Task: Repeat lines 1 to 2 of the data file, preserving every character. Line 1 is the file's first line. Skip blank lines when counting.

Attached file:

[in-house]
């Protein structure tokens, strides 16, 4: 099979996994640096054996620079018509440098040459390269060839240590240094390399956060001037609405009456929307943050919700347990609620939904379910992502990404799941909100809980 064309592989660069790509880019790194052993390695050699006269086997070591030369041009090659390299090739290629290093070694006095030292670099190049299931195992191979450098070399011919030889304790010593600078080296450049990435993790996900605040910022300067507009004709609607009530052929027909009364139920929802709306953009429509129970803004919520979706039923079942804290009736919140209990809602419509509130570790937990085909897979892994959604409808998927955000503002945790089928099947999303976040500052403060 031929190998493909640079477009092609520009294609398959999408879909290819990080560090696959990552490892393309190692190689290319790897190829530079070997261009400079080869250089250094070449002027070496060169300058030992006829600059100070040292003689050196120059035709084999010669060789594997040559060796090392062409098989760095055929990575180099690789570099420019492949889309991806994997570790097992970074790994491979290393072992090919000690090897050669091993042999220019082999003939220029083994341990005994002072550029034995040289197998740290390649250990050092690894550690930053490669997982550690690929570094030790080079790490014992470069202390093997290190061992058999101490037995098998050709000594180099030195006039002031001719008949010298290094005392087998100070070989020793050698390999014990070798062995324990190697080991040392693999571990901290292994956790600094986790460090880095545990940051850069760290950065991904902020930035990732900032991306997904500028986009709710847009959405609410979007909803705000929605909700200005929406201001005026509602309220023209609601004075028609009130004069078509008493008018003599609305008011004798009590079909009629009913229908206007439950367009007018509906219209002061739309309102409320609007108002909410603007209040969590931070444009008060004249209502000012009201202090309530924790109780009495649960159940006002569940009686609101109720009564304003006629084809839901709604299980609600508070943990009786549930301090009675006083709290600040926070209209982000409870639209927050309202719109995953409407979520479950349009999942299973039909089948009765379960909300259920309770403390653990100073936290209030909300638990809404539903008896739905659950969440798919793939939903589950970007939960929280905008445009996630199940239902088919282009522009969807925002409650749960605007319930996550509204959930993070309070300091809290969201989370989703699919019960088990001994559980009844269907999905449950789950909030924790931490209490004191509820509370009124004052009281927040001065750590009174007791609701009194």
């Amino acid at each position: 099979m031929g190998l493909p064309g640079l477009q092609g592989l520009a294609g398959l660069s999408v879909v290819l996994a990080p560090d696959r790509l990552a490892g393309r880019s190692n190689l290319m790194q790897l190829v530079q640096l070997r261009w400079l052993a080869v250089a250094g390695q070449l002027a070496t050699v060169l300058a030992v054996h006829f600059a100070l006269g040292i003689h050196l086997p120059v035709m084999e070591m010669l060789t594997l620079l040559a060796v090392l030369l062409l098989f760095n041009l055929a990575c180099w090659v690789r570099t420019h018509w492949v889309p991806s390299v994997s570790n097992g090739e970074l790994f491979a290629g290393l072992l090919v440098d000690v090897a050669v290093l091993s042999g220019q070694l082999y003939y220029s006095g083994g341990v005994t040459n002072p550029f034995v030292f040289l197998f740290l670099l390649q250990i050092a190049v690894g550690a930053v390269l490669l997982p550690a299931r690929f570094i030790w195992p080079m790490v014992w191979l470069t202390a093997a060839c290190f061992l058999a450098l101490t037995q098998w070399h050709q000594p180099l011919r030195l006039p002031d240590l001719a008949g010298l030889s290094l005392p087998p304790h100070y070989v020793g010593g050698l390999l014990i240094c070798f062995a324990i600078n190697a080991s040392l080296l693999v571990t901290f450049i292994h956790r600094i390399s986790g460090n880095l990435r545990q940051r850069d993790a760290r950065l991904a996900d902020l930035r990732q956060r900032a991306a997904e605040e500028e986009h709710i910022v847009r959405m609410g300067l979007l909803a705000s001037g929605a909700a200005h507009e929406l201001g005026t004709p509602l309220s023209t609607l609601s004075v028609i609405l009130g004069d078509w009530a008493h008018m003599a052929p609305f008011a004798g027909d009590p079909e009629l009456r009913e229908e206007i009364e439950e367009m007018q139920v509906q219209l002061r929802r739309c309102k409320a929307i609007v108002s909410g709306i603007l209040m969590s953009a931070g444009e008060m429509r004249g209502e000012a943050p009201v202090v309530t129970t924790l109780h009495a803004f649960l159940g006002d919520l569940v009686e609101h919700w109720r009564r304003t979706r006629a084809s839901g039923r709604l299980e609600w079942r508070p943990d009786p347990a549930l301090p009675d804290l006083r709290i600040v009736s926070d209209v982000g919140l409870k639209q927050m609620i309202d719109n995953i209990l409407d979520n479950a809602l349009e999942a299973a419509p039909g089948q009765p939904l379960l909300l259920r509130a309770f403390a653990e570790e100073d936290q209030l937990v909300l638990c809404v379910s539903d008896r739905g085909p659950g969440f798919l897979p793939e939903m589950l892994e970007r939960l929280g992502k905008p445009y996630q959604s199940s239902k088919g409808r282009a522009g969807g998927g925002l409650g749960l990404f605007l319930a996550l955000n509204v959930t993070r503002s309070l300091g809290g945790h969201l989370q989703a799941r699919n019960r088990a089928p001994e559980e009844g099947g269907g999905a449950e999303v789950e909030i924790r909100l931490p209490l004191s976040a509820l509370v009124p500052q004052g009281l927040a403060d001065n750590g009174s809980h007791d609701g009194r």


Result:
[in-house]
């Protein structure tokens, strides 16, 4: 099979996994640096054996620079018509440098040459390269060839240590240094390399956060001037609405009456929307943050919700347990609620939904379910992502990404799941909100809980 064309592989660069790509880019790194052993390695050699006269086997070591030369041009090659390299090739290629290093070694006095030292670099190049299931195992191979450098070399011919030889304790010593600078080296450049990435993790996900605040910022300067507009004709609607009530052929027909009364139920929802709306953009429509129970803004919520979706039923079942804290009736919140209990809602419509509130570790937990085909897979892994959604409808998927955000503002945790089928099947999303976040500052403060 031929190998493909640079477009092609520009294609398959999408879909290819990080560090696959990552490892393309190692190689290319790897190829530079070997261009400079080869250089250094070449002027070496060169300058030992006829600059100070040292003689050196120059035709084999010669060789594997040559060796090392062409098989760095055929990575180099690789570099420019492949889309991806994997570790097992970074790994491979290393072992090919000690090897050669091993042999220019082999003939220029083994341990005994002072550029034995040289197998740290390649250990050092690894550690930053490669997982550690690929570094030790080079790490014992470069202390093997290190061992058999101490037995098998050709000594180099030195006039002031001719008949010298290094005392087998100070070989020793050698390999014990070798062995324990190697080991040392693999571990901290292994956790600094986790460090880095545990940051850069760290950065991904902020930035990732900032991306997904500028986009709710847009959405609410979007909803705000929605909700200005929406201001005026509602309220023209609601004075028609009130004069078509008493008018003599609305008011004798009590079909009629009913229908206007439950367009007018509906219209002061739309309102409320609007108002909410603007209040969590931070444009008060004249209502000012009201202090309530924790109780009495649960159940006002569940009686609101109720009564304003006629084809839901709604299980609600508070943990009786549930301090009675006083709290600040926070209209982000409870639209927050309202719109995953409407979520479950349009999942299973039909089948009765379960909300259920309770403390653990100073936290209030909300638990809404539903008896739905659950969440798919793939939903589950970007939960929280905008445009996630199940239902088919282009522009969807925002409650749960605007319930996550509204959930993070309070300091809290969201989370989703699919019960088990001994559980009844269907999905449950789950909030924790931490209490004191509820509370009124004052009281927040001065750590009174007791609701009194």